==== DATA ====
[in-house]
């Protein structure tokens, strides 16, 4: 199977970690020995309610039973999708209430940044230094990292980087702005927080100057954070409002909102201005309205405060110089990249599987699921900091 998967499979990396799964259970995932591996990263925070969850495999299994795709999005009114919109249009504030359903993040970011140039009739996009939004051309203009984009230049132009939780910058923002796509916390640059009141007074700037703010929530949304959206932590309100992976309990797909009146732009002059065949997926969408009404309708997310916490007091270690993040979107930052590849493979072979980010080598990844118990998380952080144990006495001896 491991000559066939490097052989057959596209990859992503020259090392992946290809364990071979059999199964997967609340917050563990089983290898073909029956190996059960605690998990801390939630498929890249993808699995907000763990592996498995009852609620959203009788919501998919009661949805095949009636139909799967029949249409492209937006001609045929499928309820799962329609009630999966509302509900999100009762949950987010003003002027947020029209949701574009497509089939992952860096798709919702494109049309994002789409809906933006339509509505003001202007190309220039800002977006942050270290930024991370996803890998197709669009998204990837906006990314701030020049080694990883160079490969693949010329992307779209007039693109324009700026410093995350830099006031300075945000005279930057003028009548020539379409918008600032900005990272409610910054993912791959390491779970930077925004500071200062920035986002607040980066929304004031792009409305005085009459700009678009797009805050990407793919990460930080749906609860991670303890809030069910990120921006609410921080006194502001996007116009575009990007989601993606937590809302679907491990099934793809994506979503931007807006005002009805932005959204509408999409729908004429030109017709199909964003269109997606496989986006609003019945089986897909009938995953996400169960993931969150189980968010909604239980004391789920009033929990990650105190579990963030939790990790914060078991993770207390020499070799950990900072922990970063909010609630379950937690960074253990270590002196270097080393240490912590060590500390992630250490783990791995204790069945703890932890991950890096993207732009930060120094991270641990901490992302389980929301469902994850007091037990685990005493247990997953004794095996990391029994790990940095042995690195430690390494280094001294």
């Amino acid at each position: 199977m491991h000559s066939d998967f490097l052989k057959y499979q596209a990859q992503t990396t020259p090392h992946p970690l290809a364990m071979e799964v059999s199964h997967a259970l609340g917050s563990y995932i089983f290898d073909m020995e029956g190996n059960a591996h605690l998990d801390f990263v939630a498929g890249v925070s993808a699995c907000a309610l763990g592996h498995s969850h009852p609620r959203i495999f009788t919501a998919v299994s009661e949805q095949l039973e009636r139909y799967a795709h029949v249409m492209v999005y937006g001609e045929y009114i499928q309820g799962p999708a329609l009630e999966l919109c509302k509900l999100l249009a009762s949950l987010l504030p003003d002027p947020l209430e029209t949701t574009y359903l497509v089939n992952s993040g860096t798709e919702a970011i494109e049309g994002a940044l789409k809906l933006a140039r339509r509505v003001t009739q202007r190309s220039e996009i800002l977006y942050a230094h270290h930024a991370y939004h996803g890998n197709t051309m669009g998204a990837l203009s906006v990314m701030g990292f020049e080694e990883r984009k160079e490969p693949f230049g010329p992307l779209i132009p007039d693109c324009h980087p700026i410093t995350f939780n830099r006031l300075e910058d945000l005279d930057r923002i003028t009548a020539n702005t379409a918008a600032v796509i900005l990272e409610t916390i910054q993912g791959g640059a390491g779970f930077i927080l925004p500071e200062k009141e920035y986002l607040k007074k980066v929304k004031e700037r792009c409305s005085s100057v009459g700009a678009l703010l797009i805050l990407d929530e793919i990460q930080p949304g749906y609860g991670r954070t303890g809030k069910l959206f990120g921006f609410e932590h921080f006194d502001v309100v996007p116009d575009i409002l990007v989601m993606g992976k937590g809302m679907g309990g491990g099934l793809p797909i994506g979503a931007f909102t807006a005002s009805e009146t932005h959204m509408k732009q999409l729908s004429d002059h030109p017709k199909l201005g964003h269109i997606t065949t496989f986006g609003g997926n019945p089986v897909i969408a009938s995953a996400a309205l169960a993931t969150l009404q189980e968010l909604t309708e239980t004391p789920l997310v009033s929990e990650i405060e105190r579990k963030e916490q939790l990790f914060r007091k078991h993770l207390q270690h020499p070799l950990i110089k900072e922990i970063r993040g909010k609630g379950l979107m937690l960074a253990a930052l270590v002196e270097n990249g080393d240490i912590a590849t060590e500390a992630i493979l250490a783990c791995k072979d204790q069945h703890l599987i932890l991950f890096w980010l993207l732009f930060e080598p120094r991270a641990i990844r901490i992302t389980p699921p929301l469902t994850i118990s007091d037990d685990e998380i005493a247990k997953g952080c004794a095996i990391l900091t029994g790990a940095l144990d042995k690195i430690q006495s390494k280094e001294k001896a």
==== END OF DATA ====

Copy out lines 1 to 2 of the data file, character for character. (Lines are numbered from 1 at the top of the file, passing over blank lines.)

[in-house]
């Protein structure tokens, strides 16, 4: 199977970690020995309610039973999708209430940044230094990292980087702005927080100057954070409002909102201005309205405060110089990249599987699921900091 998967499979990396799964259970995932591996990263925070969850495999299994795709999005009114919109249009504030359903993040970011140039009739996009939004051309203009984009230049132009939780910058923002796509916390640059009141007074700037703010929530949304959206932590309100992976309990797909009146732009002059065949997926969408009404309708997310916490007091270690993040979107930052590849493979072979980010080598990844118990998380952080144990006495001896 491991000559066939490097052989057959596209990859992503020259090392992946290809364990071979059999199964997967609340917050563990089983290898073909029956190996059960605690998990801390939630498929890249993808699995907000763990592996498995009852609620959203009788919501998919009661949805095949009636139909799967029949249409492209937006001609045929499928309820799962329609009630999966509302509900999100009762949950987010003003002027947020029209949701574009497509089939992952860096798709919702494109049309994002789409809906933006339509509505003001202007190309220039800002977006942050270290930024991370996803890998197709669009998204990837906006990314701030020049080694990883160079490969693949010329992307779209007039693109324009700026410093995350830099006031300075945000005279930057003028009548020539379409918008600032900005990272409610910054993912791959390491779970930077925004500071200062920035986002607040980066929304004031792009409305005085009459700009678009797009805050990407793919990460930080749906609860991670303890809030069910990120921006609410921080006194502001996007116009575009990007989601993606937590809302679907491990099934793809994506979503931007807006005002009805932005959204509408999409729908004429030109017709199909964003269109997606496989986006609003019945089986897909009938995953996400169960993931969150189980968010909604239980004391789920009033929990990650105190579990963030939790990790914060078991993770207390020499070799950990900072922990970063909010609630379950937690960074253990270590002196270097080393240490912590060590500390992630250490783990791995204790069945703890932890991950890096993207732009930060120094991270641990901490992302389980929301469902994850007091037990685990005493247990997953004794095996990391029994790990940095042995690195430690390494280094001294």